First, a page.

Okay, sorry about that. My question is on new store productivity, which looks like it surged here in the second quarter. And we're just trying to parse through it and understand what the contribution was from those new A.J. Wright stores coming in. It looks like, relative to the old A.J. Wright store volumes, even a modest Marmaxx plan would put those store volumes up 10% or 20% relative to the legacy volumes. Is that correct.

Jeffrey Naylor

Well, yes. I think we're not...

Carol Meyrowitz

74 stores, Kimberly, let's start with that.

Jeffrey Naylor

Yes, it's a relatively small piece, obviously, of the overall estate. And for that reason, we're not -- there's been a lot of interest that the investing public has had in the store economics for the stores, looking at average sales and contribution margins, et cetera. I guess all I can say is that we're pleased with what we're seeing. We don't really want to break out the economics for these stores separately given that it's a small piece of the overall estate. But we think there's clearly an opportunity there that's why we took the Marmaxx potential up to 2,300 to 2,400. We have seen productive productivity in all of our new stores, not just the A.J. Wright stores. It's interesting that over the last several years, our stores have consistently beat the pro forma models that we have, and then at or slightly under the level of cannibalization that we projected. So we've had a very successful new store program. I think that's what you're seeing. But again, we opened a lot of new stores. I don't want to get into sort of isolating this small segment.

Carol Meyrowitz

Kimberly, I think the key is we keep learning and we keep increasing the Marmaxx count. So we're today, we're very comfortably at 2,300 to 2,400 stores, which again, is very different from a year ago and hopefully, we'll exist in a year from now and we'll see more opportunity. But we're pretty excited about the Marmaxx chain.

Kimberly Greenberger - Morgan Stanley

That makes great sense, Carol. And my clarification was just, I think I heard you correctly, you said in the second quarter with the 4% comp, traffic was up and the average value of a transaction was up as well, driven by higher units per transaction?

Carol Meyrowitz

Yes, correct.

Kimberly Greenberger - Morgan Stanley

Okay. So ticket's been running flattish, and you're planning for a slight uptick in the second half?

Carol Meyrowitz

Slight -- slightly. When I say slightly, I mean slightly.

Jeffrey Naylor

I think it was up slightly in the quarter, Kimberly, but the units per transaction were a bigger driver of the basket.

Carol Meyrowitz

We really, really want to read value.

Operator

Our next question is from Jeffrey Black.

Jeff Black - Citigroup Inc

Carol, can you talk about Home? On a 2-year basis, it looks like HomeGoods came off a little bit at the end of quarter. What's going on there in terms of traffic and anything to note there in terms of ticket and/or promotional activity that would have accounted for the margin? I think you discussed some A.J. Wright noise in that margin?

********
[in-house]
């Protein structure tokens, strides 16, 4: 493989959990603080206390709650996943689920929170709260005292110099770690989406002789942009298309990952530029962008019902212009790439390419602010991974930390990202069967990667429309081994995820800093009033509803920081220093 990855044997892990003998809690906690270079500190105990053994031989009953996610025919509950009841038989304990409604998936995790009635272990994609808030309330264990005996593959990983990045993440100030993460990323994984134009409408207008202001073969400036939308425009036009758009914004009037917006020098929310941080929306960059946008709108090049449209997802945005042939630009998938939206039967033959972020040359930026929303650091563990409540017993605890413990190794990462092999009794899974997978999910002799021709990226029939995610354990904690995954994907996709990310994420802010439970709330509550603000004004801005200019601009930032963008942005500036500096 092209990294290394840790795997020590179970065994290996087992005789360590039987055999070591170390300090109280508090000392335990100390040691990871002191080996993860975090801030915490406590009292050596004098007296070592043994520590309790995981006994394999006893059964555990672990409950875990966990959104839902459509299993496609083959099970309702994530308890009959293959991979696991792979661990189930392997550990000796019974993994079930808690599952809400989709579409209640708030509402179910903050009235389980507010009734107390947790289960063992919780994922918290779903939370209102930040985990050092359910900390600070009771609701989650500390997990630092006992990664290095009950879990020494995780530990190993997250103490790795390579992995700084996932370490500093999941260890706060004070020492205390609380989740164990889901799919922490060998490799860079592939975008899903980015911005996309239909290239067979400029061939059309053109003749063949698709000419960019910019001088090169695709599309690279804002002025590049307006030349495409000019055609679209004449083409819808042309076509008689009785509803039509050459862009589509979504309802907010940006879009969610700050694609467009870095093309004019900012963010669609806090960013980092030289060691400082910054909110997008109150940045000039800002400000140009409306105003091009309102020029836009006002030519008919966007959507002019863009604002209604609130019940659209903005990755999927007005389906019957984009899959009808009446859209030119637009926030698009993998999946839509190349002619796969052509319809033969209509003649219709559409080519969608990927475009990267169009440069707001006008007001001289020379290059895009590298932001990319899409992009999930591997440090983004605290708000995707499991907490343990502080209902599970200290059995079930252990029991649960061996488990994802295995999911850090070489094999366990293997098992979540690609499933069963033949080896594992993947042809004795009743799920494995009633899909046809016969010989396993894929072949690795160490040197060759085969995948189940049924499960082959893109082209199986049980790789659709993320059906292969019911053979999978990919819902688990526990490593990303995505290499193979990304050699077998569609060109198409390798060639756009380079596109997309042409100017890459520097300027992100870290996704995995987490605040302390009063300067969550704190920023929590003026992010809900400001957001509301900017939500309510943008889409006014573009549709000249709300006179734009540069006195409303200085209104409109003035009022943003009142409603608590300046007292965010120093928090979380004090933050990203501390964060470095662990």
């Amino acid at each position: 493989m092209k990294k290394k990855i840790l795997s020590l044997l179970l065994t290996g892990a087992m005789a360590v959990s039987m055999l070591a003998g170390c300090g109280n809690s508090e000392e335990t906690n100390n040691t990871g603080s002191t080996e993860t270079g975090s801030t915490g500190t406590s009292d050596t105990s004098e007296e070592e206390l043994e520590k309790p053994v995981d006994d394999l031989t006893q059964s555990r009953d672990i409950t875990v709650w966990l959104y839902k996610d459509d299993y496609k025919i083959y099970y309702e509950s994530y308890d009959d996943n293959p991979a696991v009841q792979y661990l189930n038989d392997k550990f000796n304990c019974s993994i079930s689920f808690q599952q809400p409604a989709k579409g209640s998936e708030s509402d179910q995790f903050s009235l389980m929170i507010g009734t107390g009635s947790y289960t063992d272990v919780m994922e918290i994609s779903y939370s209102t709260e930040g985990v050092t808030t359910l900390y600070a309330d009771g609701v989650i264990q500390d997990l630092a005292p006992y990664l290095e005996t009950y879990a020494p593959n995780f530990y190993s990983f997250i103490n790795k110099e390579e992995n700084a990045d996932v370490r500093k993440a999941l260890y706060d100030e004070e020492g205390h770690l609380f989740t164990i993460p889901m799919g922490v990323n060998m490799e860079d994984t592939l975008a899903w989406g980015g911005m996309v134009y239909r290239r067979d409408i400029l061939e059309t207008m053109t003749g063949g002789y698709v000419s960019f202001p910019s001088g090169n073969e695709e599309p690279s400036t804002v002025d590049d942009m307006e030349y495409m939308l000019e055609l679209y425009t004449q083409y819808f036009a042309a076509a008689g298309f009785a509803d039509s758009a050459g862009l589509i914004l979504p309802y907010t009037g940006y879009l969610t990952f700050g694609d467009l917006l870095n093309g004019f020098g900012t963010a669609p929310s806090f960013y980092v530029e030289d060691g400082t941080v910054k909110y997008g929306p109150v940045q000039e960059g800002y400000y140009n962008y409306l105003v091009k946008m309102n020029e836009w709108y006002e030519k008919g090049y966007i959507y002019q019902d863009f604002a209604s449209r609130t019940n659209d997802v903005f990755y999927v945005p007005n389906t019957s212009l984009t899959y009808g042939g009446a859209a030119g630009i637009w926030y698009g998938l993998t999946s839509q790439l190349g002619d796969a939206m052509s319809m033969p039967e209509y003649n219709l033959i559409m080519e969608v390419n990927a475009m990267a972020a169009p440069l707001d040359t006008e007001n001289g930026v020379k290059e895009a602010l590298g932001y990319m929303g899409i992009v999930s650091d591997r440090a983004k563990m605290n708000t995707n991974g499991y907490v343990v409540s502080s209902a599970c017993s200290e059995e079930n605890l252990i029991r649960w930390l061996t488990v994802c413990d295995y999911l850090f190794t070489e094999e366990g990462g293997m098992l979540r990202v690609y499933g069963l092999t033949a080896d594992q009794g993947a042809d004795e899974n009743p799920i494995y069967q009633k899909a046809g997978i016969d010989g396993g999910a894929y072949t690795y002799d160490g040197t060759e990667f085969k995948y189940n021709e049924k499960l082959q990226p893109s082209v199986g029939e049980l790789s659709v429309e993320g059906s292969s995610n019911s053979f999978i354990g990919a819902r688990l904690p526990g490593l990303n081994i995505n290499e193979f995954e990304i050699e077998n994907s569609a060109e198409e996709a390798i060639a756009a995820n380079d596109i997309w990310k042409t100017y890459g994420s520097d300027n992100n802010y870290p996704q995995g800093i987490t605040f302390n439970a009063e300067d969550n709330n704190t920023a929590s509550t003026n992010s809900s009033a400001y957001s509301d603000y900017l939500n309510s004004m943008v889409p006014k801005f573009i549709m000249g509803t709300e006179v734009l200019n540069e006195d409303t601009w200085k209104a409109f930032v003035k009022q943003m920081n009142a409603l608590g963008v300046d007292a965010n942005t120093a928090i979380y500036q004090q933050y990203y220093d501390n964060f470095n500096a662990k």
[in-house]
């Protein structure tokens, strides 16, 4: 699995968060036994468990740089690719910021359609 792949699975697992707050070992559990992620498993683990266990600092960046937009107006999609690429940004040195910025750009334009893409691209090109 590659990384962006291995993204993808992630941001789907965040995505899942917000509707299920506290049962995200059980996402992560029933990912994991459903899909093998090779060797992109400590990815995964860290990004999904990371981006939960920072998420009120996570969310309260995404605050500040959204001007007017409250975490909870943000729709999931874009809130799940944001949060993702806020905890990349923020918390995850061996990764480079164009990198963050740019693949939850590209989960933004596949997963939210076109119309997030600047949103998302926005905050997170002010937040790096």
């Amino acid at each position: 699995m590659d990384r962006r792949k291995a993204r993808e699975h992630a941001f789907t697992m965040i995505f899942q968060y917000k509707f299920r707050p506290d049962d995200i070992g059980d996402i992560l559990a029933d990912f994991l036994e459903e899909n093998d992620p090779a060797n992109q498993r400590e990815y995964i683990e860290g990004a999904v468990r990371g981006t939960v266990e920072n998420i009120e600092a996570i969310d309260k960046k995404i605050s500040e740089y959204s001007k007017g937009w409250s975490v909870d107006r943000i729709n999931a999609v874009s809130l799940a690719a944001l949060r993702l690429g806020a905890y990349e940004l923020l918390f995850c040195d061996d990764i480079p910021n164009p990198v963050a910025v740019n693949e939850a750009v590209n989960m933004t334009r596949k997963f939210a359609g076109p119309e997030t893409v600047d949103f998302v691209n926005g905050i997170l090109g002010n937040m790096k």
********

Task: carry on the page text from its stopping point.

Carol Meyrowitz

I mean, HomeGoods business is very, very strong. Their traffic is up and their inventories are very, very lean. And if you look at the profitability, it's basically 100% the combination of A.J.'s and a slight uptick in advertising. So we feel very, very good about HomeGoods in the back half. We're planning it, I think, appropriately. If you look at, again, a 3 and a 4, even a 2-year comp comparison, we're up against very, very aggressive numbers. But I'm loving the mix, and I feel very, very good about this business in the back half. So the mix in terms of getting the margins to LY and better was strictly those 2 issues, very solid business.

Jeffrey Naylor

I just want to be clear here on the facts. So HomeGoods in the first quarter, it was a 6 on a 15, on a minus 1 if you look over 3. It's like 20%, 3 year. And in the second quarter, it was 3 on an 8 on a 9, which is the same. It's the identical trend if you're looking on a 3-year basis. And then, as we look at the back half, we're guiding you at 2 to 3 on top of a 2, on top of a 15, which is that same 20% 3 year stack. So the way we look at it, we think that the trend is entirely consistent in the back half, which we saw in the second quarter, which is entirely consistent with what we saw in the first quarter.

Carol Meyrowitz

And we are planning segment profits flat, slightly up for HomeGoods in the back half.

Operator

Our next question is from Rick Patel.

Rick Patel - BofA Merrill Lynch

Just a question on TJX Europe. You made some nice sequential improvement in that business. Can you just touch upon the geographical performance there and with the recent market volatility over there, I'm just curious which markets you're outperforming and how we should be thinking about the underperforming ones in the back half?

Carol Meyrowitz

We don't really talk to the different market in the U.K. I can tell you that we had a couple of days with the rioting, and we're back on track. But we don't really break out by regions.

Operator

Our next question is from Jennifer Davis.

Jennifer Davis - Lazard Capital Markets LLC

One clarification and one question, if I may. First, on the $50 million to $75 million in cost reductions, how much have you realized so far, or how much are you planning on realizing in the back half? And then, I was wondering, Carol, if you could talk a little bit about Canada, what you're seeing there? You said that Marshalls, I forget your wording, but basically, it's doing well. So could you talk about maybe what you're seeing at Marshalls versus Winners and maybe some of the trends in Canada?